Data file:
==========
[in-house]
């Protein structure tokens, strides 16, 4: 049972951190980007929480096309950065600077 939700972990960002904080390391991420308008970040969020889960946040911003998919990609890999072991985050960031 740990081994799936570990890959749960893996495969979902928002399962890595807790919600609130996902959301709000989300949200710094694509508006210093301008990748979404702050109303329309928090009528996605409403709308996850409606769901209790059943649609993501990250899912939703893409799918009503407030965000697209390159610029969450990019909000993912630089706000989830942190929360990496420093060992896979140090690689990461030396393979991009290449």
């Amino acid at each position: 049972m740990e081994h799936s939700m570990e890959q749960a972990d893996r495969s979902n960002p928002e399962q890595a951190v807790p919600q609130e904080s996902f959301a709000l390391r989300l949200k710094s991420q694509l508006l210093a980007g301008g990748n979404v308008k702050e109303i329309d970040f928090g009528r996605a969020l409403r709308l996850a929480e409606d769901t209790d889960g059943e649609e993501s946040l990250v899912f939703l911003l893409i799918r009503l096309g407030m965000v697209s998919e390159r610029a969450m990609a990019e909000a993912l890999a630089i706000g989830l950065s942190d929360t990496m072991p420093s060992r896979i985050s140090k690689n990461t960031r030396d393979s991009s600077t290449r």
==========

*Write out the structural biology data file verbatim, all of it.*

[in-house]
């Protein structure tokens, strides 16, 4: 049972951190980007929480096309950065600077 939700972990960002904080390391991420308008970040969020889960946040911003998919990609890999072991985050960031 740990081994799936570990890959749960893996495969979902928002399962890595807790919600609130996902959301709000989300949200710094694509508006210093301008990748979404702050109303329309928090009528996605409403709308996850409606769901209790059943649609993501990250899912939703893409799918009503407030965000697209390159610029969450990019909000993912630089706000989830942190929360990496420093060992896979140090690689990461030396393979991009290449």
């Amino acid at each position: 049972m740990e081994h799936s939700m570990e890959q749960a972990d893996r495969s979902n960002p928002e399962q890595a951190v807790p919600q609130e904080s996902f959301a709000l390391r989300l949200k710094s991420q694509l508006l210093a980007g301008g990748n979404v308008k702050e109303i329309d970040f928090g009528r996605a969020l409403r709308l996850a929480e409606d769901t209790d889960g059943e649609e993501s946040l990250v899912f939703l911003l893409i799918r009503l096309g407030m965000v697209s998919e390159r610029a969450m990609a990019e909000a993912l890999a630089i706000g989830l950065s942190d929360t990496m072991p420093s060992r896979i985050s140090k690689n990461t960031r030396d393979s991009s600077t290449r």